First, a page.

Mad-eye Muhsin returns

Muhsin Ertugral is back at Ajax Cape TownGettyImagesMuhsin Ertugral is back at Ajax Cape Town

I last saw Muhsin Ertugral more than two months ago. He was walking along Cape Town's Sea Point Promenade with an expression as calm as the ocean in front of him. That's not to say he was strolling leisurely. I don't think he would know how.

He was surging ahead at good pace, determined to get in some brisk exercise. He did not pause to greet anyone who wanted to say hello but he smiled broadly, at everyone. He looked happy; much happier than he has so often been on the touchline of the football pitch.

There, Ertugral was angst personified. Other football coaches get animated, but Ertugral is an entire Disney movie cast. His eyes would flash, sometimes with the urgency of a Hummingbird's wings, his hair would stand on end and when he brought a hand up to ruffle it, some strands would veer wildly to give him a scarecrow-like look, his arms would wave emphatically as he issued instructions and his left eye would half-close to exacerbate his squint and make him look somewhat menacing.

It always seemed there was a possibility the stress would make him burst open and reveal a belly filled with flames. He hasn't looked like that since he resigned from Golden Arrows last year but has now decided to return to the league of his discontent. I wouldn't blame anyone for wondering why.

Seemingly, Ertugral could do something a little less demanding. He was recently in his home country, Turkey, readying for a stint at the under-20 World Cup and has spoken about trying to find work in Japan. But then an old friend came calling.

Ajax Cape Town, who Ertugral coached to ABSA Cup victory in 2007 and who lie second from bottom in South Africa's Premier Soccer League, asked for his help in avoiding relegation. The temptation was too great: to return to the city he loves, the country he loves coaching in, the footballing structures he loves being part of despite equal amounts of success and failure in them.

So he agreed. The club initially wanted to install him as head of technical affairs, because of his expertise and energy. When coach Jan Versleijen was informed of the decision, he quit, citing a desire to coach the team without assistance. Now, Ertugral has it all to do on his own, but he does not seem to mind.

"I had been watching the team's progress over the last few months and it was difficult to see them battle. My heart has always been with Ajax," he said.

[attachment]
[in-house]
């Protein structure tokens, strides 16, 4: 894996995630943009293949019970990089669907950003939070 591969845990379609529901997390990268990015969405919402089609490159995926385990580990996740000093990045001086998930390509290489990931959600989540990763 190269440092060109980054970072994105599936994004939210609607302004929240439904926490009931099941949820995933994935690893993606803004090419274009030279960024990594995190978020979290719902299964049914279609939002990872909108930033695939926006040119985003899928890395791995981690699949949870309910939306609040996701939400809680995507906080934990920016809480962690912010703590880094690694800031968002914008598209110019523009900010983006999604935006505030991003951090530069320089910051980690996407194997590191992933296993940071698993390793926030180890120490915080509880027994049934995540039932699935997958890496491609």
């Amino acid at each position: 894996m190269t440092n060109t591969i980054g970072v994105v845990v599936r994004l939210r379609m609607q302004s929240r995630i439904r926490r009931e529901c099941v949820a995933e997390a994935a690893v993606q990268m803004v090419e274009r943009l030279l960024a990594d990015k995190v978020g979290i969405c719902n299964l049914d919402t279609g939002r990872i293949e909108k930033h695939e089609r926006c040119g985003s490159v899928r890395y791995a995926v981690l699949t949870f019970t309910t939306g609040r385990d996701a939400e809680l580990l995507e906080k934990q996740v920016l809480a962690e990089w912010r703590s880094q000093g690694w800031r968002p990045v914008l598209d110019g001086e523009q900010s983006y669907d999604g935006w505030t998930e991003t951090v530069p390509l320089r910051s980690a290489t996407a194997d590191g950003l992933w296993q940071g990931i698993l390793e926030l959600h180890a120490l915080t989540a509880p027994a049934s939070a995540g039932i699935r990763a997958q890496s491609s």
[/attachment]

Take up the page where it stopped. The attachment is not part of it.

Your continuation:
That may not be just talk. On his first day, he spent so much time on the training field that he was an hour late for his press conference. When he eventually arrived, he looked as though he had never left. He wore his unofficial uniform - a striped shirt - and spoke with the same spark he always had. If he didn't think Ajax could survive the season, he said, he wouldn't have bothered being there.

"I'm not a coach at the moment, I'm more of a psychologist," he said, alluding to the lack of self-belief that is coursing through the Cape Town club. "We don't have a magic stick. The only thing we can do is motivate and believe in the players. I looked at the Leopards game and the boys' heads were down."

He noticed a lot of "energy" in the squad and he hopes to use that to encourage a more attacking brand of football in a bid to stay in the top-flight. "Obviously I have shortcomings in terms of my temper, but football is war, and this is a war issue," Ertugral explained. "You need to take quick decisions, and sometimes you are not the nice guy."

That can only mean Ertugral will be back to his worst and a glance at the sidelines will reveal theatrical behaviour of the most entertaining kind. He will not be able to do any of that this weekend, though. Although he has been involved in preparations for the derby match against Chippa United, he is awaiting his work permit and will have to watch from the stands.

After that, he only has three more matches to save Ajax. If he is successful, management have confirmed they will talk to him about continuing next season. As much as the promenade would be more relaxing, I've got a feeling Ertugral will want nothing more.

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